Ishita Dey and Sahana Basavapatna
How does one assess the achievements of the last 60 years of the functioning of refugee protection regime? UNHCR celebrated 60 years of its functioning in December 2011, a year that was marked by a number of developments, including the financial crisis engulfing Europe and the Australia-Malaysia swap arrangement that virtually made a joke out of the international protection regime. From the perspective of a refugee or a stateless individual, the last few years and the years to come therefore have to be seen in context. As Luise Druke explains in a contribution made to the New Issues in Refugee Research, the challenges that have been identified in the past remain. These include the “mixed flows”, deteriorating quality of asylum world wide, disillusionment about the aspects of the 1951 Convention, serious gaps and strains in the protection system generally (p. 10).
The tasks therefore are cut out. Europe is still reeling under one of the worst economic crisis, West Asia plunged into political crisis that was waiting to happen and Asia and Africa have also not seen “stable democracies” given the last few years of political violence they have had to face. At the risk of repetition, the world, if at all, has not become any safe for refugees and if 80 per cent of refugees is said to be in the Asia and Africa without the burden being shared with the more industrialized nations, there is little to rejoice.
Thus, for us at Refugee Watch Online, the task remains the same. The task of documenting stories from the ground that would, it is believed, add to the knowledge of how refugees are cared for, how they use or escape the legal systems and how informal networks step in to “protect”. Refugees would continue to work the system in ensuring that they are recognized, and once they are recognized they are either able to return to their countries when the political situation allows or travel to more secure countries where they are assured of a future for themselves and their children.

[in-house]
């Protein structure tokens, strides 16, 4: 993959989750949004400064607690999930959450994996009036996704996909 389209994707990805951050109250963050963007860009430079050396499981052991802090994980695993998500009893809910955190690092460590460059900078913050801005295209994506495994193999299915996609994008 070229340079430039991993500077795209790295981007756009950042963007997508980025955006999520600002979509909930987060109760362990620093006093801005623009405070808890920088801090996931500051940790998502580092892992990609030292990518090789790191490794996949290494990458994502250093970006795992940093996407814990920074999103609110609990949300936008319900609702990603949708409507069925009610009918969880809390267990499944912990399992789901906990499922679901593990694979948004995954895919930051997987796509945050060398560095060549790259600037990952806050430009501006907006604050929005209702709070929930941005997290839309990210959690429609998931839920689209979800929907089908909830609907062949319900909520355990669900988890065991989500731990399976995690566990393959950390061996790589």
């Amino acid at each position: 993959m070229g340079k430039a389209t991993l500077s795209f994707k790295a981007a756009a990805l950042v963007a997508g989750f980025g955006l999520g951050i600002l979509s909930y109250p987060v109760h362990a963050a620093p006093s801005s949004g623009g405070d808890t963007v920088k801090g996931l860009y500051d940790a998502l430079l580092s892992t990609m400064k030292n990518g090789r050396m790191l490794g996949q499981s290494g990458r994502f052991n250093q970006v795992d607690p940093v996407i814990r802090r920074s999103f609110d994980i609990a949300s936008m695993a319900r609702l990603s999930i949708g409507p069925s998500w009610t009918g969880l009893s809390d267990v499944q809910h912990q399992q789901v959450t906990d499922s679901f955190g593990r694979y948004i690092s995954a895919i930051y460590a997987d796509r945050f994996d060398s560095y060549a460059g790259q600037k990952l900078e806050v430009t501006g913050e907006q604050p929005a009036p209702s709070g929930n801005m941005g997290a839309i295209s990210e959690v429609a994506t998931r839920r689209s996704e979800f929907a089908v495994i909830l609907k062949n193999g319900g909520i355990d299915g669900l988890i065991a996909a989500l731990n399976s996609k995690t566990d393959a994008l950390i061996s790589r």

Closer home, not much has changed in South Asia. The debate about who is a genuine refugee remains and perhaps this would be so as long as the nation building project finds relevance. What kind of protection refugees should be entitled to equally remains. All that can be hoped is that migration is understood and accepted not just as a “security” issue but as a more complex phenomen that is tied to the region's political history.
We have four contributions in this issue of Refugee Watch Online. In the section on Perspectives, Rohit Jain, the young photojounalist, shares with us yet another photo essay, focusing on the Somali refugees living in Delhi. Interestingly, the Somalis, want to return home, despite knowing fully well that they will not survive the political violence. The essay is a peep into the world of the Somalis as they try each day to survive against discrimination, racism and poverty. We thought it apt to include a link to the story on Somali refugees recently published in the Guardian in the section on News titled After the famine: Somalia's refugees ponder their future by Clar Ni Chonghaile dated January 30, 2012 who describes the life in Camps in Somalia after famine was declared last year. One needs to question why Somalis in India want to go back home when the situation is nowhere close to providing them a sense of security, that many would argue India provides, even at a minimum. Considering how little the lives of African refugees are studied in India, this calls for a closer investigation. The third contribution is an interview with R. Laldawnglians, Vice President and Bruno M, General Secretary of Mizoram Bru Displaced People’s Forum by one of the editorial board members, Ishita Dey conducted in December 2011 during the Ninth Winter Course on Forced Migration. The Bru “refugees” who have lived in South Mizoram have for long been caught between Tripura and Mizoram where the former does not want them to return and the latter wants them to leave the state. Lastly in the section on Reports we wish to highlight a recent report of the Internal Displacement Monitoring Committee titled “This is our land”: Ethnic violence and Internal displacement in north-east India” published in November 2011. It focuses on internal displacement in three contexts, in the states of Assam and Meghalaya in December 2010 and January 2011, in Western Assam during the 1990s and 2000s and from Mizoram to Tripura state in 1997 and 2009. While calling for a law that would address internal displacement that has now become commonplace in the context of the north east, the report observes, “The responses by government authorities, including state and central government agencies, to the different displacement situations caused by generalised violence in north-east India have been ad hoc, inconsistent and often inadequate. Generally, state-level responses have not been based on comprehensive assessments of the needs of either recent or longer-term IDPs, but on political factors including local demographics, the variable interests of the central government, and different levels of media attention. In all cases their decisions were dominated by short-term considerations rather than an emphasis on long-term solutions.”